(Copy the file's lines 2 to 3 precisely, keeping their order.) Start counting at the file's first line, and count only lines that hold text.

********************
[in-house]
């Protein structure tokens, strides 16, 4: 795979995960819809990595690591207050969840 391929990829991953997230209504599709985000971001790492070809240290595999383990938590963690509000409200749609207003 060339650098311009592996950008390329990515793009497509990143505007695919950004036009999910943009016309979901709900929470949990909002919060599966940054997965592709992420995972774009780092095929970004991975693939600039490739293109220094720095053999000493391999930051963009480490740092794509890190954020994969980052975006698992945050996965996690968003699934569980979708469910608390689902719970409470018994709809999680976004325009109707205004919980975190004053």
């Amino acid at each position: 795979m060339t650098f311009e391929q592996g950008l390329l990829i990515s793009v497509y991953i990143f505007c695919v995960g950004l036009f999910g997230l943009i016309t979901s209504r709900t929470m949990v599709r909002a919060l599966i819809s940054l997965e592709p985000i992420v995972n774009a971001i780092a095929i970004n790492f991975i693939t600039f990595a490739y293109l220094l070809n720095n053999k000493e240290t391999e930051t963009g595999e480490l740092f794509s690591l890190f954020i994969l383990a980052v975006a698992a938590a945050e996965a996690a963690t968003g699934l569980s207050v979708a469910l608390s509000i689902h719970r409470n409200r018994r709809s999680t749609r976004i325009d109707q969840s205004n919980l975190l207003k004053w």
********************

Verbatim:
């Protein structure tokens, strides 16, 4: 795979995960819809990595690591207050969840 391929990829991953997230209504599709985000971001790492070809240290595999383990938590963690509000409200749609207003 060339650098311009592996950008390329990515793009497509990143505007695919950004036009999910943009016309979901709900929470949990909002919060599966940054997965592709992420995972774009780092095929970004991975693939600039490739293109220094720095053999000493391999930051963009480490740092794509890190954020994969980052975006698992945050996965996690968003699934569980979708469910608390689902719970409470018994709809999680976004325009109707205004919980975190004053």
């Amino acid at each position: 795979m060339t650098f311009e391929q592996g950008l390329l990829i990515s793009v497509y991953i990143f505007c695919v995960g950004l036009f999910g997230l943009i016309t979901s209504r709900t929470m949990v599709r909002a919060l599966i819809s940054l997965e592709p985000i992420v995972n774009a971001i780092a095929i970004n790492f991975i693939t600039f990595a490739y293109l220094l070809n720095n053999k000493e240290t391999e930051t963009g595999e480490l740092f794509s690591l890190f954020i994969l383990a980052v975006a698992a938590a945050e996965a996690a963690t968003g699934l569980s207050v979708a469910l608390s509000i689902h719970r409470n409200r018994r709809s999680t749609r976004i325009d109707q969840s205004n919980l975190l207003k004053w």